Light fields have entropy, as already discussed by Planck. As a consequence, photons have entropy.

The entropy of single photons is some factor of order unity times the Boltzmann constant. The topic has been discussed in many theoretical papers. Some are mentioned below.

For the present question, the photon is assumed to have a known (not fully specified) energy, and no known polarization.

Have measurements of the single-photon entropy ever been performed or published? Google Scholar yields nothing on the issue. The question is thus: has the entropy of a single photon taken out from a photon field ever been measured?

Or is there some other experimental confirmation of single-photon entropy?

EDIT 1 and 2 combined: Here are some theoretical references.

Li, Li and Yang, 2022 https://www.mdpi.com/1099-4300/24/11/1609#FD2-entropy-24-01609

van Enk, S.; Nienhuis, G. Entropy production and kinetic effects of light. Phys. Rev. A 1992, 46, 1438–1448.

Kirwan, A.D. Intrinsic photon entropy? The darkside of light. Int. J. Eng. Sci. 2004, 42, 725–734.

Zimmermann, H. Particle Entropies and Entropy Quanta II. The Photon Gas. Zeitschrift für Physikalische Chemie 2000, 214, 347.

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    $\begingroup$ Can you be a bit more specific on your sources? The only thing I can find at first glance is a recent paper from a dubious publisher and even that appears to be focussing on photon gases. Apart from that, neither is the entropy of a single photon a well defined thing (question on this) nor is entropy measurable directly measurable (questions on this: 1, 2). $\endgroup$
    – Wrzlprmft
    Feb 9 at 8:42
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    $\begingroup$ I think it is worth expanding on what you mean by single photon entropy - the cited article gives multiple definitions. This way your question will be self-contained and interesting to the community. As now it is more of a reference request. $\endgroup$ Feb 9 at 14:21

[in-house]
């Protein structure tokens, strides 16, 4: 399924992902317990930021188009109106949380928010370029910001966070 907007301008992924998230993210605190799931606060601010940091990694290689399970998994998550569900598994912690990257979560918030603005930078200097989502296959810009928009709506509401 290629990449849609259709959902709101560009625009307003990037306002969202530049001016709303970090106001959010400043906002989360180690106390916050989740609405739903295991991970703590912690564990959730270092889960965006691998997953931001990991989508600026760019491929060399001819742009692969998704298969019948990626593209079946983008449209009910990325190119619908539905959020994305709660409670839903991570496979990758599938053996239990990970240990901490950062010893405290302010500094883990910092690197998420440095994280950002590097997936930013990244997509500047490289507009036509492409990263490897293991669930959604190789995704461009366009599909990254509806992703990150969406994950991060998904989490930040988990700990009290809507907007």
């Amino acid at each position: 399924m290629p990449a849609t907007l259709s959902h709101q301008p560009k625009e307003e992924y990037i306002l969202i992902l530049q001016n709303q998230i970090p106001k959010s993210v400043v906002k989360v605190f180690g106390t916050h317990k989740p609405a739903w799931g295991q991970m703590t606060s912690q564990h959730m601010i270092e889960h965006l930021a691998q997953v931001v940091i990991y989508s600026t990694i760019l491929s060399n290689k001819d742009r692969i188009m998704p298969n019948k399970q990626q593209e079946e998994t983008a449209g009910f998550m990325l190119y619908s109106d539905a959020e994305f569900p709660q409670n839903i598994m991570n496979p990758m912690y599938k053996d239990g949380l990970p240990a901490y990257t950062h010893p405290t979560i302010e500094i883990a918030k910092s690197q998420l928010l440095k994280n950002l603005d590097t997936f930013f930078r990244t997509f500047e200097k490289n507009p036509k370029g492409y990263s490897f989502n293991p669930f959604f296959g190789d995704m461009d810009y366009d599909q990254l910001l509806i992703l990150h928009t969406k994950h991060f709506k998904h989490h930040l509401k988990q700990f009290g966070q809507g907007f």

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    $\begingroup$ I agree with @RogerVadim and include your definition of what the allowable states of a photon are. Off the top of my head I count 3 states of polarization and 2 spin states. $\endgroup$ Feb 9 at 15:31

1 Answer 1


A single photon is pure quantum state. Its entropy is therefore zero by definition.

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    $\begingroup$ Sorry, but I do not think that this statement is correct. For example, there are different polarization states. (Also, in light field this is not the case.) $\endgroup$
    – KlausK
    Feb 9 at 13:21
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    $\begingroup$ The article linked in the OP actually provides various possible definitions: E.g., an entropy per photon in a beam or entropy of adding/removing a photon. $\endgroup$ Feb 9 at 14:22
  • $\begingroup$ This is totally true (pure state, zero entropy). However, you can define entropy for a "mixed state" or "probability density". Imagine having a single-photon detector that only emits a "bip" when detects a photon and you point it at a faint source that emits like a black body, and you know nothing else). This can be done whether or not you have a single particle or a million, you just apply $p \log p$. In this case, entropy measures your ignorance (if you know the exact pure state, your ignorance is 0: you know everything about the system). $\endgroup$
    – Quillo
    Feb 9 at 14:25
  • $\begingroup$ Bur would one calll a mixed state a "single photon"? I would not. $\endgroup$
    – mike stone
    Feb 9 at 17:42
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    $\begingroup$ @anna v The $\pm 1\hbar $ spin corresponds to right or left circularly polarized light. $\endgroup$
    – mike stone
    Feb 9 at 18:18

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